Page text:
Builder's tea

Josgin

New Member
Joined
23 Jul 2020
Messages
3
Location
Porthaethwy
Hi, I have recently made a (hopefully) wildlife pond, like many recently I suspect. I had the 'bright' idea of
using bark from a fallen tree to clad it/hide the liner (see pics). Looks fine and natural, however the water
has become VERY brown which I found after some research is due to tannin from the dead wood (?).

Will aquatic plants alleviate this? If so what type? Thanks in advance for any advice.
 

Attachments

  • pwll_cladMwy.jpg
    pwll_cladMwy.jpg
    1.7 MB · Views: 24
  • pwll_llai.jpg
    pwll_llai.jpg
    1.6 MB · Views: 25

mort

Member
Joined
15 Nov 2015
Messages
1,261
Hi, I'm not aware of any plants that remove tannins because I'm not really sure why they would need to but could be wrong. The best way to remove tannins is either by dilution, or chemical means (ie carbon). As this is a wildlife pond I would be tempted just to leave it for now as the stained water will help prevent algae until it's more mature and see how much the colour fades over the winter after rain.
With the oak you will continue to get some staining for quite some time so it's easier to just leave it be for now and let nature take its course for a while, the wildlife won't mind.
 

alto

Member
Joined
24 Dec 2014
Messages
5,992
Keep an eye on the integrity of the bark - if it begins to rot too much/too quickly you may have some issues with water quality (eg, low oxygen levels as bacterial activity may consume much of the available oxygen)

I suspect this will be a blackwater pond for a good while :cool:
 

dw1305

Expert
Joined
7 Apr 2008
Messages
10,972
Location
nr Bath
Hi all,
but what's a blackwater pond?
One with lots of leaves and wood in it. Ponds would naturally be surrounded by trees <"in most natural situations"> with dead leaves and woody debris present, <"tinting the water">. We often think of gravel pits, ponds and lakes in fields etc. with rush or grass lined edges, but that is a really recent development in evolutionary terms, and if they aren't continually grazed, or mown, trees will grow.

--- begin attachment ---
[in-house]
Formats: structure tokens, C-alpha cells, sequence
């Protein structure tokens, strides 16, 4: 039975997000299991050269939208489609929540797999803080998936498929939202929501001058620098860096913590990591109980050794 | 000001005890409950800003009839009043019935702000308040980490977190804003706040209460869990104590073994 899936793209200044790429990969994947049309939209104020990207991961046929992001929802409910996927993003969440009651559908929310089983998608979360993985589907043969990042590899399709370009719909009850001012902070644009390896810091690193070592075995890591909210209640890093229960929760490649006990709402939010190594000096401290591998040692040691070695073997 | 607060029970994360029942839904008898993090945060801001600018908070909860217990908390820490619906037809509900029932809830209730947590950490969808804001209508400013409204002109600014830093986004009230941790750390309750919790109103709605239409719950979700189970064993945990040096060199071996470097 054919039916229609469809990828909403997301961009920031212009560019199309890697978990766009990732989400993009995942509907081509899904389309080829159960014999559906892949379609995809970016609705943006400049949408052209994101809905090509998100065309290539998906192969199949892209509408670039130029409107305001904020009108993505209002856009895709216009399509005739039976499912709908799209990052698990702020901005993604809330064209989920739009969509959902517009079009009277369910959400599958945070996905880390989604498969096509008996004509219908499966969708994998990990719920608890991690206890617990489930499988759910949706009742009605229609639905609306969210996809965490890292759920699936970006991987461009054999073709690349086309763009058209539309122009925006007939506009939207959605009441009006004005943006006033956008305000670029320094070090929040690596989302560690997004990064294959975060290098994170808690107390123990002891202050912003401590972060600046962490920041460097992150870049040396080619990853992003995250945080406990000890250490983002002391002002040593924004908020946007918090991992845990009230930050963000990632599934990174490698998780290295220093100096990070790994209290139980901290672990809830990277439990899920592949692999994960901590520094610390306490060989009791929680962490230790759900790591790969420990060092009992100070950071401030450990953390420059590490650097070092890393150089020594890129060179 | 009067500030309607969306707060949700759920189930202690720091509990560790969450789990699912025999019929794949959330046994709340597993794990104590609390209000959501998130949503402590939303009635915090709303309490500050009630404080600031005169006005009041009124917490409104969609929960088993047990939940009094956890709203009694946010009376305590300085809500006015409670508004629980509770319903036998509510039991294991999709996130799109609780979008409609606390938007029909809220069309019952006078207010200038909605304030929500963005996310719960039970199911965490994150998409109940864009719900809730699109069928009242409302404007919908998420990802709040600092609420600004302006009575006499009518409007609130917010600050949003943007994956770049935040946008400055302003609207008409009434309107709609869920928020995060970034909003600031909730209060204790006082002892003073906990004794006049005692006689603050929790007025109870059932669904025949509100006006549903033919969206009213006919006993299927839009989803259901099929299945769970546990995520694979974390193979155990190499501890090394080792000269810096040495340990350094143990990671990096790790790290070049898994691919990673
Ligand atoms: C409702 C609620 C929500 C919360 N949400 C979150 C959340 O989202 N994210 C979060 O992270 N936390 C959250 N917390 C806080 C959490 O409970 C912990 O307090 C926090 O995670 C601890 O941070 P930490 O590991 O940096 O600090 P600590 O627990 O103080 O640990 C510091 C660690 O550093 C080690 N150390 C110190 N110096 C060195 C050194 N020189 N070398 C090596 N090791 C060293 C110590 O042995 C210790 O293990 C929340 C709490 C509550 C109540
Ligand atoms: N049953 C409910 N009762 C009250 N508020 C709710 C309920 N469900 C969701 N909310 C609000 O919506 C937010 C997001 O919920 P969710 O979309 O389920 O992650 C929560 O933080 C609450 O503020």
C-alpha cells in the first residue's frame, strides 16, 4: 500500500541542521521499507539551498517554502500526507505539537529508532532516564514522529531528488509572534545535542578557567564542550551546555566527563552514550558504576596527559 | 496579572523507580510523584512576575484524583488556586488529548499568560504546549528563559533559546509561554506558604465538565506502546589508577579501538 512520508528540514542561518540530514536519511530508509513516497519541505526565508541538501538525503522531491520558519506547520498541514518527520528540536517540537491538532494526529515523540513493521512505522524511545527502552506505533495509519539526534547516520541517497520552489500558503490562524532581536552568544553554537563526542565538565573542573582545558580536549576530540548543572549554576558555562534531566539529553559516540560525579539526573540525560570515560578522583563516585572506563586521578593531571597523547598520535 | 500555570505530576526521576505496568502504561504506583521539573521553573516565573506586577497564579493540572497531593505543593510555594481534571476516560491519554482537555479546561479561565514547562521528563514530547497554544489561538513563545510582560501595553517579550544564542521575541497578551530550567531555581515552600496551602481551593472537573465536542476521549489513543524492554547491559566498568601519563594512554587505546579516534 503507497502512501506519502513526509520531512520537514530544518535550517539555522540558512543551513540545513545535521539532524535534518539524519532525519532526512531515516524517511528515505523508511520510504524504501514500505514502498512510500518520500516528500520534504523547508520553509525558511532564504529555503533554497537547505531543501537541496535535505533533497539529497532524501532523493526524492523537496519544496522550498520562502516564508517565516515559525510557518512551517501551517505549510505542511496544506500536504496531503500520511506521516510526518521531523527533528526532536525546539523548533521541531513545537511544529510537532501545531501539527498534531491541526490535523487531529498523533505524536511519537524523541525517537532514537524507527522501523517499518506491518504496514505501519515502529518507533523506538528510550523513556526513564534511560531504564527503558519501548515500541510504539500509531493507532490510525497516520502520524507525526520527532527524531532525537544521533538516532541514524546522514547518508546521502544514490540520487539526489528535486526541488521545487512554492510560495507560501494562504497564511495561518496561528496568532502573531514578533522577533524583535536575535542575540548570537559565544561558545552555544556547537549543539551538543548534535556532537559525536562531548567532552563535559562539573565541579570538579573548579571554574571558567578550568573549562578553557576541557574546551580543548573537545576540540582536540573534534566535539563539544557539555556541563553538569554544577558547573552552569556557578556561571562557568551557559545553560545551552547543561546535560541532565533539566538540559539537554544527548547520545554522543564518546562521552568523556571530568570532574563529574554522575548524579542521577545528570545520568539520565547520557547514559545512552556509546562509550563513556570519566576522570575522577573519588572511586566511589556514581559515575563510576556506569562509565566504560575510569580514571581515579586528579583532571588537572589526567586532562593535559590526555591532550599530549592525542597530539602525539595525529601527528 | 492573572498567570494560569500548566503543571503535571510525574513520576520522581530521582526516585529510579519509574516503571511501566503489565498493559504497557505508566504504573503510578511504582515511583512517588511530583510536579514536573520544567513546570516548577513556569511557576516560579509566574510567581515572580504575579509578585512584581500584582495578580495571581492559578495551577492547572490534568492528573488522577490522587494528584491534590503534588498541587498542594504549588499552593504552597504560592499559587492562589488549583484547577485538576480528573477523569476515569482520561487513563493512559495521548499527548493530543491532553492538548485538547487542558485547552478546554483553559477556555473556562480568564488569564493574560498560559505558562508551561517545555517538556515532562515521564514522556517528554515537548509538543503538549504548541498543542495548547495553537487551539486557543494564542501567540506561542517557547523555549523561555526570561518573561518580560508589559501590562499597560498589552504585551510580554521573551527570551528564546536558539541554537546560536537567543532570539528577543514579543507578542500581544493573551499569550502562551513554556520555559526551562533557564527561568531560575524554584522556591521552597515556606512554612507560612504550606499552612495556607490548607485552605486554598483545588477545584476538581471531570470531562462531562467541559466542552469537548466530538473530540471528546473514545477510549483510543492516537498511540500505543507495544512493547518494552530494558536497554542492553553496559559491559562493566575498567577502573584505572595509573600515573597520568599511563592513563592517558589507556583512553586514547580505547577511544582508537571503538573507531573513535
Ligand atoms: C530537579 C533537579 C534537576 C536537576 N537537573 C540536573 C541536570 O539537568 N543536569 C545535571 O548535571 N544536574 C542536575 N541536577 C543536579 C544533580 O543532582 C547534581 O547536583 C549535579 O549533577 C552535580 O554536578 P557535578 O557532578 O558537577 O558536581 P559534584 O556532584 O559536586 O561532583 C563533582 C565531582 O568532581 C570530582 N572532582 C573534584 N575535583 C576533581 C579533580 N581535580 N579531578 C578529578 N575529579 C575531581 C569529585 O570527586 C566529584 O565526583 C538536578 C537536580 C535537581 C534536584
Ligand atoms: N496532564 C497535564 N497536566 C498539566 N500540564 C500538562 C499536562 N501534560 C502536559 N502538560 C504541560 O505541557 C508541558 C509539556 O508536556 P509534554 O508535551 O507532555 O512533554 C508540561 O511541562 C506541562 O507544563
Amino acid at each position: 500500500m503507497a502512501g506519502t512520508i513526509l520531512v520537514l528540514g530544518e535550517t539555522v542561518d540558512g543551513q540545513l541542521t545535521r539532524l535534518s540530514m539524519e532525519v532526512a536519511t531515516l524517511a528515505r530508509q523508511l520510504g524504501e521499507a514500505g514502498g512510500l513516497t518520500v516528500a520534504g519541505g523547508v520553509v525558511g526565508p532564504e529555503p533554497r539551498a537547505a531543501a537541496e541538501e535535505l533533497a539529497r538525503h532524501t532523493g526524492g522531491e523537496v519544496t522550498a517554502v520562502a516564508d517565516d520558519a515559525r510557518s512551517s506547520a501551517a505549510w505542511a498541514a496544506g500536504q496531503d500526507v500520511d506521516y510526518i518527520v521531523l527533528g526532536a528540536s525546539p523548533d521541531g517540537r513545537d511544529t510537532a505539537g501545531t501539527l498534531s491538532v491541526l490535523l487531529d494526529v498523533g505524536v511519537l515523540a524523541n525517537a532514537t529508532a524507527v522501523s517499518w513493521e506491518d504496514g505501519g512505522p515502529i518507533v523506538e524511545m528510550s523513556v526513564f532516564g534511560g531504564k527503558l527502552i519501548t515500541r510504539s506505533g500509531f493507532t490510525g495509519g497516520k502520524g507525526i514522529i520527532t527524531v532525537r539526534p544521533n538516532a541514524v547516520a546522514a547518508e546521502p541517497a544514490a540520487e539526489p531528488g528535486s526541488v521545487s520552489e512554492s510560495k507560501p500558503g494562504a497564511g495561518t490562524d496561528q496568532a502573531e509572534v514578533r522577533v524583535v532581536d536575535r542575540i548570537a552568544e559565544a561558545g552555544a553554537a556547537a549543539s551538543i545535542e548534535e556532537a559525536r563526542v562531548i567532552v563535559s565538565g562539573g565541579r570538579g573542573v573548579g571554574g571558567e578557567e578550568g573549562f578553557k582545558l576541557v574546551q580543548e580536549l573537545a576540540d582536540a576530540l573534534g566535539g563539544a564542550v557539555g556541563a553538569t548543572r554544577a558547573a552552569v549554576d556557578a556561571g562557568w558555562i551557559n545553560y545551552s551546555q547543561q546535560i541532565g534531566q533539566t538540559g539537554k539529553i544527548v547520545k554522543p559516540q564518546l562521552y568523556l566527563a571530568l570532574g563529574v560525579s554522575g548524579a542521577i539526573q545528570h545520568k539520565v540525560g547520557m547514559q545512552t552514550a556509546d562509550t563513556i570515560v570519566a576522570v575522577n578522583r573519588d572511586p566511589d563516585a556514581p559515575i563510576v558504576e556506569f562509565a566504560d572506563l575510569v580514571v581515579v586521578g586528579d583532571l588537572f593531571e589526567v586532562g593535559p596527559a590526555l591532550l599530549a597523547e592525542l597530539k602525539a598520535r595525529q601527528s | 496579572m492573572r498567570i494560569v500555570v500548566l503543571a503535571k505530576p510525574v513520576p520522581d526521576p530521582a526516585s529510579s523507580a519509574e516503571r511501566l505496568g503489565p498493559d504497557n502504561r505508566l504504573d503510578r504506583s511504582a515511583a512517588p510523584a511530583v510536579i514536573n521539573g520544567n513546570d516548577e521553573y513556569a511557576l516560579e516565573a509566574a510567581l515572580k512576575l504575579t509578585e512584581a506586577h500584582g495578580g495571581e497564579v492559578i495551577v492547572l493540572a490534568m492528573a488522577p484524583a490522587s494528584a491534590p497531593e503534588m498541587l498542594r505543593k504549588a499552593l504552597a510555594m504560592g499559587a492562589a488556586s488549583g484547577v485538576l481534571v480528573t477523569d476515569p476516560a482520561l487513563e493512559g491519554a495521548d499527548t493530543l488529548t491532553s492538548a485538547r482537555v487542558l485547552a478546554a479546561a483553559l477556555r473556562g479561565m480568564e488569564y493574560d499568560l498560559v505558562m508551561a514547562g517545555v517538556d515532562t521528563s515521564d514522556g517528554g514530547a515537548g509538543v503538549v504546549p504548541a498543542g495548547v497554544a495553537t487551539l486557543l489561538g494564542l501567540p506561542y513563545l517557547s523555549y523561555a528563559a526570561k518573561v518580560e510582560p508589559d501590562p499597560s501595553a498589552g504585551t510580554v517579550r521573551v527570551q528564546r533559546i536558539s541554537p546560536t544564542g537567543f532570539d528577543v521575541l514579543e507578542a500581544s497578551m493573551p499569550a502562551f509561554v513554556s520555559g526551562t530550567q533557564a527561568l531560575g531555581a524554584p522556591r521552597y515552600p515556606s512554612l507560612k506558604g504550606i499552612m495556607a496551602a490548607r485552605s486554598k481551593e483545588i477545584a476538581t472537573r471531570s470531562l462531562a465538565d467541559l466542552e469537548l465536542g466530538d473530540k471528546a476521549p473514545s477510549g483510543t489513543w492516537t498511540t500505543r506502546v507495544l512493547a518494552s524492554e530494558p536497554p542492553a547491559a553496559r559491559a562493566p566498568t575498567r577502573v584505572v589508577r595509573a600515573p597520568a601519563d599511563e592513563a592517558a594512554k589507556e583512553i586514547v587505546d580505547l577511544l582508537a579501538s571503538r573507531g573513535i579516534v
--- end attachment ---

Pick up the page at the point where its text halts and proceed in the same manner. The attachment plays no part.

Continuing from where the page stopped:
cheers Darrel
 

mort

Member
Joined
15 Nov 2015
Messages
1,261
Oooh! Thanks Alto... but what's a blackwater pond?

Most people associated blackwater with tannin rich, botanic heavy waters in a tropical climate but its just a water body with dark waters created by leaching of darker elements.

I've never really thought about it but perhaps the best salmon/trout fisheries could be described as blackwater due to their stained brown waters, @dw1305 ?
 

dw1305

Expert
Joined
7 Apr 2008
Messages
10,972
Location
nr Bath
Hi all,
best salmon/trout fisheries could be described as blackwater due to their stained brown waters
Certainly for Salmon, but it isn't really the blackwater that is important it is mainly because they only really still exist in rivers that originate in upland regions, and these are often peat stained. One of the advantages for the salmon is that these peaty uplands are relatively unproductive, which limits <"competition and predation">. The Salmon go to sea as quite small fish, where they feed up before returning to spawn.

What we see now is a totally unnatural situation, and Salmon (& Trout, Shads, Sturgeon, Lampreys etc) would have occurred as a very common fish in nearly all of our rivers in the past. There are mediaeval laws restricting the <"number of days of the week"> that people could be fed Salmon.

cheers Darrel
 
Top